From Liqueur to Lace

Had worn her heart on a sleeve.
Had hid it when she’d had to grieve.
She’d cried for much less since
for every unworthy prince.

A moat of tears had flooded her moat.
Her draw-bridge had buckled under the messages she’d wrote.
One winter morn, the snow had settled, and lay
where she would a following summer’s day.

America loomed large, as Ireland became a speck
in the distance, and on deck.
She drank to the emerald isle
and fell asleep with a smile.

A grandmother she would be
over years and years, over that sea.
It may last for just a minute, or at its own pace
but if it’s the latter, fairy-tale tellers will veer from liqueur to lace.


The parents hug their children
While their children cry

As on the ship out of port
‘Wish me luck as you wave me goodbye.’

Grow up to be a good girl
And look after the little man.

And as she says those words
She lets go her little hand.

At the thought of that, she thinks her thoughts.
Years later, she lets go a sigh.
As a ship comes into port.
‘Wish me luck as you wave me goodbye.’


After bottles, vases and jars
Off they go to get smashed in pubs, discos and bars.
“If you blow it, that’s it, you see”
Confided one glass-blower.

The factory carried on
but survival wouldn’t be long.
Redundancies got higher
as productivity got lower.

Laid off workers sank
to the bottom of their bosses’ aquarium tank.
They cut it so fine
their once diamond vessel turned into a shipwreck that had lost its shine.

1899 Visionary

Finally, what was there from its beginnings was clearer.
How the coldness had been hidden behind an hysterically hyped up veneer.
A scientist opportunist conning peers.
A philanthropist grave-digger snatching moneyed sneers.

I’m not going to judge lest I be judged.
I’m not going to hold a grudge lest they begrudge.
Nor march to the next century to just trudge.
Nor pose for a still frame where to budge
Might mean blurring a Victorian image into muddy Georgian sludge.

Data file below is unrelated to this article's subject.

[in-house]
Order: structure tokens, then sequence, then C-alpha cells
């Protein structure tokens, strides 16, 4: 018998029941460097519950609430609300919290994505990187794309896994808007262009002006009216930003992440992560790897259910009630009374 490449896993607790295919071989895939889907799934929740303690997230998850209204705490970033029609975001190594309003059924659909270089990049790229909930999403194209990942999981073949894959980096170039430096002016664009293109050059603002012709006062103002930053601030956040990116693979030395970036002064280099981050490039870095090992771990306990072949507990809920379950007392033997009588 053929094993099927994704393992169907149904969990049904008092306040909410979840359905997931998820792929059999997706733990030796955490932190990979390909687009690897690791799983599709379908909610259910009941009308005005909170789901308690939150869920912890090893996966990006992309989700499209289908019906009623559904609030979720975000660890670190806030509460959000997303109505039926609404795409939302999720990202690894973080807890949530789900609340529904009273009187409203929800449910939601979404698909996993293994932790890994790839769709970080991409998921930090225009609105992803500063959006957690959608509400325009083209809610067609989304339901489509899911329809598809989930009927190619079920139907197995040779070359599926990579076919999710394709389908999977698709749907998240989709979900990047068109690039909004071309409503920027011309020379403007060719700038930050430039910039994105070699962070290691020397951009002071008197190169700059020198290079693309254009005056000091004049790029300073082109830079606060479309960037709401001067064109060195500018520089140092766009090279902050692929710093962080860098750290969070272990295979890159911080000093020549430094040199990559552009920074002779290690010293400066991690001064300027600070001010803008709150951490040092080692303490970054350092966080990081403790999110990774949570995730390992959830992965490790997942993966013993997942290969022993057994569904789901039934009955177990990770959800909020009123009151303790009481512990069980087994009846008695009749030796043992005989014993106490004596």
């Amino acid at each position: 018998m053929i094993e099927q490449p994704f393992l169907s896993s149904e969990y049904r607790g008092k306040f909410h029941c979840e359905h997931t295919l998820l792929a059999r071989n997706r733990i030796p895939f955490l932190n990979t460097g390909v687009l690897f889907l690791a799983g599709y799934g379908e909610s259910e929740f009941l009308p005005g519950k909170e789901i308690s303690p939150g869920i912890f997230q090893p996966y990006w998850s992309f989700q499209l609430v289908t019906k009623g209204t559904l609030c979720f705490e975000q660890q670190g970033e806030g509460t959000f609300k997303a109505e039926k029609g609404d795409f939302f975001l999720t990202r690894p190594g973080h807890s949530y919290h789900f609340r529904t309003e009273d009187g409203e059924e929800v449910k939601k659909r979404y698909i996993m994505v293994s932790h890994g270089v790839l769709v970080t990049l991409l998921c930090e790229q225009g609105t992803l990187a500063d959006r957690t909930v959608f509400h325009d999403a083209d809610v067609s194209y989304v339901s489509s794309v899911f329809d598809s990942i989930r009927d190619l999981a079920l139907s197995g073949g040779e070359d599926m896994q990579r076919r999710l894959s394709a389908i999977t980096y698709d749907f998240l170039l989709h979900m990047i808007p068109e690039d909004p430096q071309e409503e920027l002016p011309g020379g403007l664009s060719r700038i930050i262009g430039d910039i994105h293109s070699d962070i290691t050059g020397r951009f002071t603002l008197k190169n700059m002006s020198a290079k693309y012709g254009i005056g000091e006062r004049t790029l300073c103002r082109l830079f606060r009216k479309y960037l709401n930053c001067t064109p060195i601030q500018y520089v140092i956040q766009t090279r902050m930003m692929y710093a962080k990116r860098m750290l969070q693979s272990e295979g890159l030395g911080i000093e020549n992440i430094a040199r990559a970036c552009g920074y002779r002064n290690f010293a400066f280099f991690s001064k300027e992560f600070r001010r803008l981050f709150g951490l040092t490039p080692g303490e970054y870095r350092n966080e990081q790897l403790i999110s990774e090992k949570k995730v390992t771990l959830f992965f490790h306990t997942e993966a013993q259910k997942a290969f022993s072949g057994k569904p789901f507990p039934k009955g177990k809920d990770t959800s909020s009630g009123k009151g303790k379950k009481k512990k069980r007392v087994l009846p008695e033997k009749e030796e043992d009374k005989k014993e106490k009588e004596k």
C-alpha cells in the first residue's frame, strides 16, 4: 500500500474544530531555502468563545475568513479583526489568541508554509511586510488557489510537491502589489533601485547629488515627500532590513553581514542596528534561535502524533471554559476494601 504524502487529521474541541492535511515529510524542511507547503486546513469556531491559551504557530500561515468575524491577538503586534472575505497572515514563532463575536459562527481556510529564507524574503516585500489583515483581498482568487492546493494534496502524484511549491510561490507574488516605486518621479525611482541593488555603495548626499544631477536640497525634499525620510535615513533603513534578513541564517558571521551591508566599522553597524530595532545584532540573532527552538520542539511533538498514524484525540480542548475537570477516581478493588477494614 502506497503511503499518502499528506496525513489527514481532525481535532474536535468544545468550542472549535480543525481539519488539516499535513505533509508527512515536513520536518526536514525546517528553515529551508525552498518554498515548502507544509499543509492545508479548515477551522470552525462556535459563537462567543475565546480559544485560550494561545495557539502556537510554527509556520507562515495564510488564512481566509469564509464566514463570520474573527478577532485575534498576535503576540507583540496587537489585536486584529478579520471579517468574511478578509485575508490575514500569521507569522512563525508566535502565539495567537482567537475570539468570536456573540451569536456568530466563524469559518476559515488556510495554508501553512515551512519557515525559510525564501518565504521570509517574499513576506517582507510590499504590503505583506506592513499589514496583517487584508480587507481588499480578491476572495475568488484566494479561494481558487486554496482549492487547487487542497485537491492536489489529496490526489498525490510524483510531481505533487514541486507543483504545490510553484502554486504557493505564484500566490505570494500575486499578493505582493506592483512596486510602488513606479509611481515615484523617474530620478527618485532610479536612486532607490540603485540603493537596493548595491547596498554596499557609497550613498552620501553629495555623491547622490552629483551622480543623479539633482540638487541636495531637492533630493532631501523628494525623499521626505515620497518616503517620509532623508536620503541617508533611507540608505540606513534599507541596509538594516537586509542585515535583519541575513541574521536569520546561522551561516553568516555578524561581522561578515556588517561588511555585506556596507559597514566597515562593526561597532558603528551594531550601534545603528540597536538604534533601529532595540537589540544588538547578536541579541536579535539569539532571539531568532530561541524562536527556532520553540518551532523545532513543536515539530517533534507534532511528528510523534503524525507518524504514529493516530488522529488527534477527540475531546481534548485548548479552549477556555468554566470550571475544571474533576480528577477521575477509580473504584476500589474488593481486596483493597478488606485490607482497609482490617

The Delicate Little Ones

The delicate little ones
Turn upside down
Inside their fragile little homes
Gravitating over the earth.

Trees, uprooted, lie.
Monochrome televisions flicker
As the delicate little ones
Put price tags on objects of no worth.

The delicate little ones
Pass on their viruses
And die little deaths
Before their defences can react.

Lollypop ladies stand.
Constellations fade
As the delicate little ones
See family heirlooms ransacked.

My End-of-Term Report

a little plug (number 15);

*first three lines of every verse are from my primary school reports.

John has worked well throughout the year
Although he tends to dream at times.
Often puzzled by new ideas,

His poems, occasionally, lack acceptable rhymes.

He is beginning to come out of his shell
And this is mirrored by his general improvement.
A most likeable boy, he should do well.

Enjoys a tipple, keen to experiment.

Somewhat hesitant when expressing himself orally
He isn’t, by nature, very forward.
His letters well-formed, his written work’s neat and tidy

But when getting round to e-mails, he’s easily bored.

A slight thickness in speech (i.e. a lisp),
He’s a co-operative and pleasant member of the class.
He has a natural flair for language and shows great promise

Though, after twenty five years in Italy, he could roll his ‘R’s.